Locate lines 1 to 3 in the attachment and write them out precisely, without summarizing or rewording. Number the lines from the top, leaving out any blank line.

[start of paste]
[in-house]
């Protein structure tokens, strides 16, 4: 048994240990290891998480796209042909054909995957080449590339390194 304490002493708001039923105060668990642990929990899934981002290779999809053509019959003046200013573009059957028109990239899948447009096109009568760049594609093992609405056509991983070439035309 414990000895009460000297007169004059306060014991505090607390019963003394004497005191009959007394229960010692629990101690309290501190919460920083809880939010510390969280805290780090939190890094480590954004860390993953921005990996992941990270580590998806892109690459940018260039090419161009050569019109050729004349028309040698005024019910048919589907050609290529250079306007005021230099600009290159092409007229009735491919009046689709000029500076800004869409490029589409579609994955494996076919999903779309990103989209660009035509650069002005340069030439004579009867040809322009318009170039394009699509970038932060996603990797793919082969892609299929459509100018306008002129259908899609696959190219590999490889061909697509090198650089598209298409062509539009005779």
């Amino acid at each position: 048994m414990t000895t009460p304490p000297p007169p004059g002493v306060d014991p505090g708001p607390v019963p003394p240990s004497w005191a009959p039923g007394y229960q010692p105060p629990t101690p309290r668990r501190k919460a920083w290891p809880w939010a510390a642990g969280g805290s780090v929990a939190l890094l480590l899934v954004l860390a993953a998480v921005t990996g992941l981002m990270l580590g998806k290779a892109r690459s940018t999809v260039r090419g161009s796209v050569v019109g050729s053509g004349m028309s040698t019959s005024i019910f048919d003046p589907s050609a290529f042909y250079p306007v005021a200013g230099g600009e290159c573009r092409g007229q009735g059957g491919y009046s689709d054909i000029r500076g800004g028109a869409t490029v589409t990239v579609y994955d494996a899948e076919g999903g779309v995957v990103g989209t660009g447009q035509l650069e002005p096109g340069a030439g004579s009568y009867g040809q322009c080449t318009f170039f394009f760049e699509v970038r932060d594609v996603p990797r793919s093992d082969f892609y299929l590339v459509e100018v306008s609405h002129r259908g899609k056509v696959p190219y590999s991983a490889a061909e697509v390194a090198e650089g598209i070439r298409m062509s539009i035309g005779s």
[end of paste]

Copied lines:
[in-house]
């Protein structure tokens, strides 16, 4: 048994240990290891998480796209042909054909995957080449590339390194 304490002493708001039923105060668990642990929990899934981002290779999809053509019959003046200013573009059957028109990239899948447009096109009568760049594609093992609405056509991983070439035309 414990000895009460000297007169004059306060014991505090607390019963003394004497005191009959007394229960010692629990101690309290501190919460920083809880939010510390969280805290780090939190890094480590954004860390993953921005990996992941990270580590998806892109690459940018260039090419161009050569019109050729004349028309040698005024019910048919589907050609290529250079306007005021230099600009290159092409007229009735491919009046689709000029500076800004869409490029589409579609994955494996076919999903779309990103989209660009035509650069002005340069030439004579009867040809322009318009170039394009699509970038932060996603990797793919082969892609299929459509100018306008002129259908899609696959190219590999490889061909697509090198650089598209298409062509539009005779």
């Amino acid at each position: 048994m414990t000895t009460p304490p000297p007169p004059g002493v306060d014991p505090g708001p607390v019963p003394p240990s004497w005191a009959p039923g007394y229960q010692p105060p629990t101690p309290r668990r501190k919460a920083w290891p809880w939010a510390a642990g969280g805290s780090v929990a939190l890094l480590l899934v954004l860390a993953a998480v921005t990996g992941l981002m990270l580590g998806k290779a892109r690459s940018t999809v260039r090419g161009s796209v050569v019109g050729s053509g004349m028309s040698t019959s005024i019910f048919d003046p589907s050609a290529f042909y250079p306007v005021a200013g230099g600009e290159c573009r092409g007229q009735g059957g491919y009046s689709d054909i000029r500076g800004g028109a869409t490029v589409t990239v579609y994955d494996a899948e076919g999903g779309v995957v990103g989209t660009g447009q035509l650069e002005p096109g340069a030439g004579s009568y009867g040809q322009c080449t318009f170039f394009f760049e699509v970038r932060d594609v996603p990797r793919s093992d082969f892609y299929l590339v459509e100018v306008s609405h002129r259908g899609k056509v696959p190219y590999s991983a490889a061909e697509v390194a090198e650089g598209i070439r298409m062509s539009i035309g005779s």